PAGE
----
Spousal Consent and the Father-in-law’s House

Domestic Assault Lawyer - Milton Ontario

Question:

Husband and wife live in a house. It is owned by the father of the husband. They separate and he’s looking to sell.

Is this a matrimonial home? Spousal consent required?

The husband and wife pay all of the expenses.

Answer:

Yes and No.

  1. Yes

The answer would be “yes” if the father’s wife lived in the house with him at the time of their separation. She would be required to sign the spousal consent. That could have been 10 years ago! You have to ask the question.

2. No

The husband’s wife may very well have an interest and this may indeed be a matrimonial home. But, the husband’s interest is limited to a temporal period of time. He’s a Tenant, so she is entitled to the same rights of “possession” as he would have under the Lease.

This means that the father can sell the property in one of two ways: 1) occupied by Tenants (both of them, the father doesn’t get to interfere with that), or 2) vacant possession (assuming that as a Tenant the son will leave and as a Spouse with possessory rights, she will leave too). The Tenancy arrangement governs. Her rights are restricted to and are “personal as against her own husband” under the Family Law Act.

That’s the hypothetical answer to the exam question.

You have added another little twist, namely that they paid money. That’s not surprising, most Tenants do. However, if there is a side deal that the son and his wife will be entitled to some equitable interest in the property, that would be a separate issue and not covered under the applicable family law.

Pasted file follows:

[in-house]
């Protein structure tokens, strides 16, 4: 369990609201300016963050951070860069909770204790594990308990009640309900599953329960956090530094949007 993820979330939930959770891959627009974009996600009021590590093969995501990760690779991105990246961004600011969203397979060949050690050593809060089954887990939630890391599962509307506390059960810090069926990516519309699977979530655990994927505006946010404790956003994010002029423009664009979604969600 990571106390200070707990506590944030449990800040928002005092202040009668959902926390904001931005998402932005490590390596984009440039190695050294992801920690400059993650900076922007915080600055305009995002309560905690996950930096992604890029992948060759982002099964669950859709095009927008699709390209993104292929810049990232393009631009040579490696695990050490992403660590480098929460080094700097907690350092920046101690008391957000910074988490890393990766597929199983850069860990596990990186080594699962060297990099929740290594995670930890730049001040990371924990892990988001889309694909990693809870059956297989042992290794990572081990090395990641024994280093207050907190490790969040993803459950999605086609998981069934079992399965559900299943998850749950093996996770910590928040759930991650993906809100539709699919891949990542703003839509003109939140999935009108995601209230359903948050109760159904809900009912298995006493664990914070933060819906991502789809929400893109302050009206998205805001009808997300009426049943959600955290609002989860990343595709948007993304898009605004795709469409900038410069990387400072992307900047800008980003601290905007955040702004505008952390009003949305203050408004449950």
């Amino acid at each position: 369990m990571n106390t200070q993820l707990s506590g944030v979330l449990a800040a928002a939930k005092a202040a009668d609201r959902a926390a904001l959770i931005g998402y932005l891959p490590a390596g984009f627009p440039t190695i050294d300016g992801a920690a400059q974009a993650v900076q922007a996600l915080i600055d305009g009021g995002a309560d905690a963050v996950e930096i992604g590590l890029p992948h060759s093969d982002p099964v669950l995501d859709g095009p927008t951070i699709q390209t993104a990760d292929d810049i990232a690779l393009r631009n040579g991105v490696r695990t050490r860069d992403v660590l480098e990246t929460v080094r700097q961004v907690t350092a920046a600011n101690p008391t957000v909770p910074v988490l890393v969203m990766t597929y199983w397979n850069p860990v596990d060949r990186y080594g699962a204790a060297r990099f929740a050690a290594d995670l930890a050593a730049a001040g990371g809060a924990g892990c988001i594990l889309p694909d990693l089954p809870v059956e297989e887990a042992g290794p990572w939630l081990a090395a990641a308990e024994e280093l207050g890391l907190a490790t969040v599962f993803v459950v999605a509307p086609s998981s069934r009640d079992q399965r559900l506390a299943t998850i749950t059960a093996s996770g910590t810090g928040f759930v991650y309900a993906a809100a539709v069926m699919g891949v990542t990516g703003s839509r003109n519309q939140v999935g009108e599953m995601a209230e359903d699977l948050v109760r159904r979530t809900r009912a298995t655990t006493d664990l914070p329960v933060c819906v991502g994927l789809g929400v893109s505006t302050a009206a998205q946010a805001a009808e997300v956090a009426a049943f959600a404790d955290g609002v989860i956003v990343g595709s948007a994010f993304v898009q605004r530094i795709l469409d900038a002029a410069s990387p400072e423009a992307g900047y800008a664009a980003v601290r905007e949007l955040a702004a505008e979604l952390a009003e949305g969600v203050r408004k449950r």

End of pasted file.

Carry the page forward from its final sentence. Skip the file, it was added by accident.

If there is a contract, then let’s see what it says!

If there is no contract, this is now a very tough case. In rare cases, a remedy might be available under the Law of Restitution or the Law of Trusts. But, let’s be serious, if there’s nothing in writing at all, this is going to be a very, very difficult and challenging undertaking.

As a real estate agent, your job does not call for an investigation of any possible claims. Let them show you a Court Order that specifies this. Your duty stops after you have asked to see the Court Order.

In any event, it doesn’t fall under the Family Law Act consent.

Brian Madigan LL.B., Broker

www.OntarioRealEstateSource.com

Spousal Consent and the Father-in-law’s House (Ontario)

Question:

Husband and wife live in a house. It is owned by the father of the husband. They separate and he’s looking to sell.

Is this a matrimonial home? Spousal consent required?

The husband and wife pay all of the expenses.

Answer:

Yes and No.

  1. Yes

The answer would be “yes” if the father’s wife lived in the house with him at the time of their separation. She would be required to sign the spousal consent. That could have been 10 years ago! You have to ask the question.

2. No

The husband’s wife may very well have an interest and this may indeed be a matrimonial home. But, the husband’s interest is limited to a temporal period of time. He’s a Tenant, so she is entitled to the same rights of “possession” as he would have under the Lease.

This means that the father can sell the property in one of two ways: 1) occupied by Tenants (both of them, the father doesn’t get to interfere with that), or 2) vacant possession (assuming that as a Tenant the son will leave and as a Spouse with possessory rights, she will leave too). The Tenancy arrangement governs. Her rights are restricted to and are “personal as against her own husband” under the Family Law Act.

That’s the hypothetical answer to the exam question.

You have added another little twist, namely that they paid money. That’s not surprising, most Tenants do. However, if there is a side deal that the son and his wife will be entitled to some equitable interest in the property, that would be a separate issue and not covered under the applicable family law.

If there is a contract, then let’s see what it says!

If there is no contract, this is now a very tough case. In rare cases, a remedy might be available under the Law of Restitution or the Law of Trusts. But, let’s be serious, if there’s nothing in writing at all, this is going to be a very, very difficult and challenging undertaking.

As a real estate agent, your job does not call for an investigation of any possible claims. Let them show you a Court Order that specifies this. Your duty stops after you have asked to see the Court Order.

In any event, it doesn’t fall under the Family Law Act consent.

Brian Madigan LL.B., Broker

www.OntarioRealEstateSource.com

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